Tips for Hitting off a Golf Mat
If you hope to get anything out of your time on the golf mat, you need to know how to adapt your practice time. Artificial turf creates different challenges and can give you a misguided sense of your own progress.
However, the unique surface of a golf mat also provides an opportunity to sharpen specific skills.
There is no one-size-fits-all rule for hitting every club off a golf mat. Shorter clubs tend to be easier than longer clubs. Golf clubs with wider soles and a lot of bounce are trickier to manage. But there is an advantage to trying each of them, as long as you know how to practice productively.
Here are a few pointers for each club.
Practicing with Your Driver
Whether at home or at the driving range, a golf mat is great for practicing drives. We especially love this opportunity to work on perfecting your driver setup.
When you swing your driver, the goal is to catch the ball on an upward trajectory. That’s why we tee it up. Because a golf mat avoids the interference of natural grass, you can easily hit up on the ball and get nice, clean contact.
However, in order for this to work, you need to be consistent with your tees.
If you’re able to use tees in your artificial turf, opt for the short tees. You won’t be able to stake the tee as deep into a golf practice mat as you would the ground. This means that regular long tee is going to stick out way farther than it would in your regular golf game.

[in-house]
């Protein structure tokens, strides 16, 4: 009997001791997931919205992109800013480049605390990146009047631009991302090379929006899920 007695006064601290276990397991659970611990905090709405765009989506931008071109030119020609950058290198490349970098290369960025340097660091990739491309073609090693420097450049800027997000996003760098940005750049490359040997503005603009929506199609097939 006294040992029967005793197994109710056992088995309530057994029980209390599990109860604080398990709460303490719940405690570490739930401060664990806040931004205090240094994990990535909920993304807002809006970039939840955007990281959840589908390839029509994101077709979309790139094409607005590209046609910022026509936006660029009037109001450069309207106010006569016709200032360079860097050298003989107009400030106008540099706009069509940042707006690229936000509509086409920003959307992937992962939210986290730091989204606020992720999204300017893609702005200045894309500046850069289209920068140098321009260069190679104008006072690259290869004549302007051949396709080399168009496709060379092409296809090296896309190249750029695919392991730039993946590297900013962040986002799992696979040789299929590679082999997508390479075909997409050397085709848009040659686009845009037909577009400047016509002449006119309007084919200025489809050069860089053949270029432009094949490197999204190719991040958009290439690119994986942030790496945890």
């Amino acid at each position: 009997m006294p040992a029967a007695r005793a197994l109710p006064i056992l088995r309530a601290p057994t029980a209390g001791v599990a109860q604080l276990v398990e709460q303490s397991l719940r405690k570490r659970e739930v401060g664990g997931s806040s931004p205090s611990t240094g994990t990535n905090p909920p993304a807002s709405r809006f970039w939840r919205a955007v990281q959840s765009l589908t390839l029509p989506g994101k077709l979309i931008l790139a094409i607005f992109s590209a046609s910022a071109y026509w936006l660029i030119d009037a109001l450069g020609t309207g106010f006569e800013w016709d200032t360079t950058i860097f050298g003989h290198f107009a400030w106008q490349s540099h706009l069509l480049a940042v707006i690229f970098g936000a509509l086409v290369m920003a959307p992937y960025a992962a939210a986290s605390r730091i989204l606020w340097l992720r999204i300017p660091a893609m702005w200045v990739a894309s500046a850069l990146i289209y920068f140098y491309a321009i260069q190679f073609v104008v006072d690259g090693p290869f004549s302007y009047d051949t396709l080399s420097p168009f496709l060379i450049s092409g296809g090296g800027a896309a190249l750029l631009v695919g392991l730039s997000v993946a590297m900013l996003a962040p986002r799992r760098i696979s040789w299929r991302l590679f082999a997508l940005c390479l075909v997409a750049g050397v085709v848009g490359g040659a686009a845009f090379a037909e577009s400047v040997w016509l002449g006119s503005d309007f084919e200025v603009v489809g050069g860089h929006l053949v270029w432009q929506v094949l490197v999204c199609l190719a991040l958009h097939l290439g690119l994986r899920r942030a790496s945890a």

Practice how you’re going to play. The same goes for rubber tees. Check the height to make sure it’s consistent with your setup at the tee box.
Practicing with Wedges
One of the most challenging skills in the game of golf is distance control. So it’s no wonder we see so many golfers practicing their wedges at the driving range.
But it’s also no surprise that many golfers get discouraged hitting their wedges off golf mats.
If your clubhead hits the artificial turf too early, the hard surface of the practice mat causes the club to bounce. When it comes to wedges, this can be a big problem. Those clubs are already made to bounce in natural grass. They don’t need any help from the golf mat.
And this is exactly why we encourage you to practice your wedges on the golf mat. Our Director of Golf, Todd Kolb, has his students practice their chipping off a practice mat for this very reason. That bounce exposes faults right away, so we know what to work on and improve.
If you struggle with your chipping, grab your 60-degree wedge, swallow your pride, and step onto the mat.
Drills for Practicing Irons on a Golf Mat
We love practicing irons on golf mats. They’re not too long and don’t have as much bounce as a wedge. Not to mention, irons account for a large portion of your golf game, so you might as well master them.
The next time you head out to practice, we recommend trying one (or both) of these iron drills on your golf mat.
As we mentioned before, you don’t always get crystal clear feedback from your irons when hitting off a mat. If you hit it a little behind the golf ball, the forgiving surface of the mat allows for a little bounce. This creates the sense that you’ve hit it clean.
But if you were in natural grass, you’d have a much different shot. You may even create a divot and see the turf carry farther than the ball.
This drill creates visual feedback on your shots so you know whether you actually are making clean contact. The steps are simple.
- Place a towel on the ground 4 – 5 inches behind the golf ball . . . maybe a little closer if you’re a strong golfer. You can also use a head cover for this. Anything that lies flat will do.